One-Minute Book Reviews

June 15, 2007

The Five People You Meet on a Golf Course: Billy Mott’s Novel, ‘The Back Nine’

Filed under: Novels — 1minutebookreviewswordpresscom @ 1:56 am
Tags: , , , , , , , ,

An actor and caddy tees off with a tale of a 40-year-old man who, out of the blue, becomes the best player in golf

Finished The Back Nine (Knopf, $24), which I quoted in a post earlier this week. And while I don’t know the author’s golf handicap, his writing handicap is about a 12. Billy Mott is a Los Angeles actor and caddy who deftly evokes the tedium, servility and ruthlessness of the caddy shack at a California golf club. But his novel is otherwise pure escapist fiction: stock characters and a far-fetched plot with lots of golf play-by-play and an overlay of Mitch Albom–style sentimentality about father-son relations. At the age of 40, washed-up Charlie MacLeod returns to a sport that he abandoned years earlier and, out of the blue, becomes the best player in golf while falling into the orbit of a nasty group of high-rollers who bet on matches. Can he maintain his integrity when confronted by people with nicknames like the Czar? What would Mitch Albom say?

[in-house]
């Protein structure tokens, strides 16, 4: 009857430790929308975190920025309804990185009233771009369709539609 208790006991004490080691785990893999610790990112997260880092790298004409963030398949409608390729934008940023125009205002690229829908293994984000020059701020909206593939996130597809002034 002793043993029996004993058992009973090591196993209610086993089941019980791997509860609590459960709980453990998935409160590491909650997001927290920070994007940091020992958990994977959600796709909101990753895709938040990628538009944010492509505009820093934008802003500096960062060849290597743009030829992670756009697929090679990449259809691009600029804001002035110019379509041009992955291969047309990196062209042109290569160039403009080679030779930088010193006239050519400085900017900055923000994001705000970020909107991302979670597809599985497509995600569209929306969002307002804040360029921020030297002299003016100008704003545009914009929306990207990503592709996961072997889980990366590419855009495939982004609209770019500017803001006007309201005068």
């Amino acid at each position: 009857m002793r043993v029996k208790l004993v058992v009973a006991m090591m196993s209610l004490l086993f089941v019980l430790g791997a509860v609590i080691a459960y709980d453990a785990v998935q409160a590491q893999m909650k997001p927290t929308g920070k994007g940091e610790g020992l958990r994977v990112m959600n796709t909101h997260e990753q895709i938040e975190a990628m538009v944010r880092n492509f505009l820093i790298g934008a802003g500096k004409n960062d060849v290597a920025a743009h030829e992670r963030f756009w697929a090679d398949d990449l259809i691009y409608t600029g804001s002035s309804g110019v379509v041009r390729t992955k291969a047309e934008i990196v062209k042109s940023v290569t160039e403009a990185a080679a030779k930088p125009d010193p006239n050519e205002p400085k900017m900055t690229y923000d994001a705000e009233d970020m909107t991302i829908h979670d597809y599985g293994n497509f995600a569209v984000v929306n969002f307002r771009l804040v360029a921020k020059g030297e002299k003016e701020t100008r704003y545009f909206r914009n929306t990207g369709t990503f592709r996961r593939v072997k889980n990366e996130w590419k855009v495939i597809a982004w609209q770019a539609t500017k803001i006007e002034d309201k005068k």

© 2007 Janice Harayda. All rights reserved.

www.janiceharayda.com

June 5, 2007

Lorne Rubenstein’s ‘A Season in Dornoch: Golf and Life in the Scottish Highlands’

A memoir of playing on the best golf course you’ve never heard of

Sports books sell in inverse proportion to the size of the ball, publishing lore says. Golf books sell better than baseball books, which sell better football books. And apart from athletes’ memoirs, the best-selling golf-books tend to be instructional manuals (like Golf for Dummies) or coffee table–toppers (like the opulent Where Golf Is Great: The Finest Courses of Scotland and Ireland).

A Season in Dornoch: Golf and Life in the Scottish Highlands (Citadel, $14.95, paperback) transcends those categories. Globe and Mail golf columnist Lorne Rubenstein offers a beautifully written account of a summer that he spent living in the Scottish Highlands and playing golf at the Royal Dornoch Golf Club www.royaldornoch.com, a place with a cult following instead of the superstardom of spots like St. Andrews and Gleneagles.

But Rubenstein’s book is about more than the mystique of this remote and storied course. A Season in Dornoch is about Scottish history, Highland music and the allure of playing on links (“a landscape of blown sand created by the action of the wind on the seashore”). Sean Connery, the world’s best-known Scottish nationalist, wrote the foreword. And five-time British Open champion Tom Watson rightly says in a blurb: “Rubenstein gives the reader a feel for what makes the appeal of the Highlands so enduring. He brings the place and its people to life.”

© 2007 Janice Harayda. All rights reserved.

www.janiceharayda.com

The Rubric Theme. Blog at WordPress.com.

Follow

Get every new post delivered to your Inbox.

Join 373 other followers

%d bloggers like this: